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Mungo Run – Day 7 – Kinchega NP

After a very restless and sleepless night due to the temperature and total lack of breeze it was a bit of a slow start to the morning watching the boaties drive on by hoping for a good catch on the river. We managed to get our act together and head off to the other side of the park to check out the historic Kinchega woolshed.

Kinchega Woolshed

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The Killing Shed – the station needed to be self-sufficient to feed the family and workers.
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One of the old engines that would have provided power the station.

There’s lots of old machinery, tools and equipment on the grounds and inside the woolshed giving a really good insight into how the old shed would have functioned.

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The historic Kinchega Woolshed.

Sometime before the 1920’s the western end of the Woolshed was demolished, and the shed would have been twice the size of the current Woolshed.

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Crab Winch and Boom – used to help lift bales of wool onto the bullock wagons, so get them onto the waiting paddle steamers.

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Steam Traction Engine, provided power to the station until about 1920.
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Inside the woolshed’s machine workshop.
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The floor of the woolshed and one of the old wool presses.
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The old “Dust Flocker” – used to shake and beat the dust out of the wool.
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An old hand operated C Koerstz wool press

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Humble & Sons Wool Press
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Old cart
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Full view of the C Koerstz Wool Press.
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The Shearer’s Line.
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The shearer’s Line
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Out the ramp to the sorting pens

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Looking back to the Woolshed from the pens
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The holding pens. The sheep were moved up here for a few hours before being moved into the smaller pens inside to help them cool down, making shearing easier.

From the woolshed we took the river road back to camp

The old Homestead

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The ruins of the old Homestead.
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The brickworks – not a whole lot left of the old homestead anymore unfortunately.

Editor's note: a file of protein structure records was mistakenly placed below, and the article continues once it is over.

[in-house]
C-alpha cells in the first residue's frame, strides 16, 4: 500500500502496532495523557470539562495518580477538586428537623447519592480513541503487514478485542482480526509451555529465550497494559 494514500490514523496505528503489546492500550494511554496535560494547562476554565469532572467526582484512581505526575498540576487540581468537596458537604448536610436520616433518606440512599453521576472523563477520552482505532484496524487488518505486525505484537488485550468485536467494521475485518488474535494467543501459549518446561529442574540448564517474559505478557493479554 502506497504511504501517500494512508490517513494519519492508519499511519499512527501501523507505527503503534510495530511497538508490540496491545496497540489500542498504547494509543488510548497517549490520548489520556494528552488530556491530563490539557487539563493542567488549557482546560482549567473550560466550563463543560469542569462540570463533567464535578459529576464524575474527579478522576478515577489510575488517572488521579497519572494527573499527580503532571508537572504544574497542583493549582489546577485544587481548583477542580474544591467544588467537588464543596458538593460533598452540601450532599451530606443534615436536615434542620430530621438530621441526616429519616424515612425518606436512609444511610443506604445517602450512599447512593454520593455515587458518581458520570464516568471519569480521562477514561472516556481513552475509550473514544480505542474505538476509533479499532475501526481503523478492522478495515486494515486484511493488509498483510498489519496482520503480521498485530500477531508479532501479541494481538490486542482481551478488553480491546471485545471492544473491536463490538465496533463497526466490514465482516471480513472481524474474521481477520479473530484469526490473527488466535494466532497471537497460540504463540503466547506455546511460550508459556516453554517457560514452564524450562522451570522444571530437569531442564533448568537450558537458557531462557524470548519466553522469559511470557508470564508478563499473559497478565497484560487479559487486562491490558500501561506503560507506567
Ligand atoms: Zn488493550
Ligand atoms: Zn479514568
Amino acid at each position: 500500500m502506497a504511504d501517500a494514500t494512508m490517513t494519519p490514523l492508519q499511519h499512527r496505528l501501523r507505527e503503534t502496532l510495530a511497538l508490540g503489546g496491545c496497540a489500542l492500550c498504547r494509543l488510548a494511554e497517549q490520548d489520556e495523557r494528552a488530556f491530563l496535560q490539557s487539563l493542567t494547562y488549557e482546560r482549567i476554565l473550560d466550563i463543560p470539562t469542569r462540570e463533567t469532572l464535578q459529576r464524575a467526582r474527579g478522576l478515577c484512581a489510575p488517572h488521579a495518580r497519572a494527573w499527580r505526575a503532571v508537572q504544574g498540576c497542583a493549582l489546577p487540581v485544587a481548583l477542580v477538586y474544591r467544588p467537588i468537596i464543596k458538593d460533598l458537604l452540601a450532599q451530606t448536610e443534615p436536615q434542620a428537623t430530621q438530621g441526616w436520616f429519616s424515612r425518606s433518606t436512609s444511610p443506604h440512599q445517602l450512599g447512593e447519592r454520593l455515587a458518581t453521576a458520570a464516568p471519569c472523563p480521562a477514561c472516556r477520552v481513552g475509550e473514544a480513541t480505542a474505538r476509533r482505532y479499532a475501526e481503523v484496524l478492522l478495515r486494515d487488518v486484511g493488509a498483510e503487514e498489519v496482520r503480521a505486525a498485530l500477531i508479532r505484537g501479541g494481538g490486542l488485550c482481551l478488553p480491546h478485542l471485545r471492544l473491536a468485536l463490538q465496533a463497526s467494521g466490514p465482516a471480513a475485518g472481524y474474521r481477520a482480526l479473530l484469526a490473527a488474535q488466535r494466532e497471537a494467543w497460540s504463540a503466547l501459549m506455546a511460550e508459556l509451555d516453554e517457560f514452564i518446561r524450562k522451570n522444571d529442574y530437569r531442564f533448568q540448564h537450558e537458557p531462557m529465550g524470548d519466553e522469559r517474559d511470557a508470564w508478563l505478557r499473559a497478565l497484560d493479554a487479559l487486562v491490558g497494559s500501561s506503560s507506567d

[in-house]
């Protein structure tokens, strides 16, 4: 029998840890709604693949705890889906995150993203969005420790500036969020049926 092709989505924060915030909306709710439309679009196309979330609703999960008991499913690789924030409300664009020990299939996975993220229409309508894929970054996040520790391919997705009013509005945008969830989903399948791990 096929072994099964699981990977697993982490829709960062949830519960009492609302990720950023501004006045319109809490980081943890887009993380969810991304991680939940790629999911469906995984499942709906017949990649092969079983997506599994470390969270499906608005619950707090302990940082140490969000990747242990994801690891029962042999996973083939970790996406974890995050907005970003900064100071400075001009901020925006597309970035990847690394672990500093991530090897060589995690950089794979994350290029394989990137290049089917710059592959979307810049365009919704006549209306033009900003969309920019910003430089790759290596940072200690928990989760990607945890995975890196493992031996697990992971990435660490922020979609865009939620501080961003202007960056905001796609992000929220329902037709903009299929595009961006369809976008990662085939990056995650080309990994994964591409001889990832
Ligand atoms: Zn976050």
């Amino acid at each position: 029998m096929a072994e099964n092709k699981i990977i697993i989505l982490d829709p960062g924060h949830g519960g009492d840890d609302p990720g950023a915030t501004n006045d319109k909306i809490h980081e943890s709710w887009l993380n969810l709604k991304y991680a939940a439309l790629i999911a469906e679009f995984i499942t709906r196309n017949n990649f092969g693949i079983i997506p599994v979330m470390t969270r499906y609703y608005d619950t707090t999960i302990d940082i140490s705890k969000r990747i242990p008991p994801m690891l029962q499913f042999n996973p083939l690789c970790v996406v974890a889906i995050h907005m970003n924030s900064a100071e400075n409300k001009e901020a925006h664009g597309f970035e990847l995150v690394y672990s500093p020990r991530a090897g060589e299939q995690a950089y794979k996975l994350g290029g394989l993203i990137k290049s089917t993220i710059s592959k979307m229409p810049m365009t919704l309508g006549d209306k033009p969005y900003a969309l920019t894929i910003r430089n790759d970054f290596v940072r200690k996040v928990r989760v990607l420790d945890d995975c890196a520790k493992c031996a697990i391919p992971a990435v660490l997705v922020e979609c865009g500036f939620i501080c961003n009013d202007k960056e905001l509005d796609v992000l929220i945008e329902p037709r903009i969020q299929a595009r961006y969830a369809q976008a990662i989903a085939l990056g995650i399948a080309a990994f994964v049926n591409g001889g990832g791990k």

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If you look closely there’s more than bricks to be found.
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The foundations.
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The old chimney is almost the only recognisable feature.

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These little guys are not your friend !!!! and they were everywhere in their millions at the homestead.
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The billabong.
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The old pump and power machinery stills rusting on the hill above the billabong.
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Emu Bush
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Emu Bush
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More of the old machinery around the homestead.
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The natural environment slowly reclaiming the homestead grounds.
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The bend of the Darling River where the Billabong drains into.

From the homestead ruins we drove the remainder of “River Drive” heading out of the park and back out to the main road.

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Flood Height measurements and in 1976 we would have been well under water!

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More wildlife running away from me LOL
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Somebody’s got a  little joey that doesn’t want to leave home.
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Clearly a toolbox meeting going on here.
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There’s always that one that is late!

Menindee Lake System

After exiting the park, we headed off to see if there was any water in Lake Menindee. We managed to find a way to get somewhat close to the water.

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Gates at the Lake Menindee Inlet Regulator.

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Lake Menindee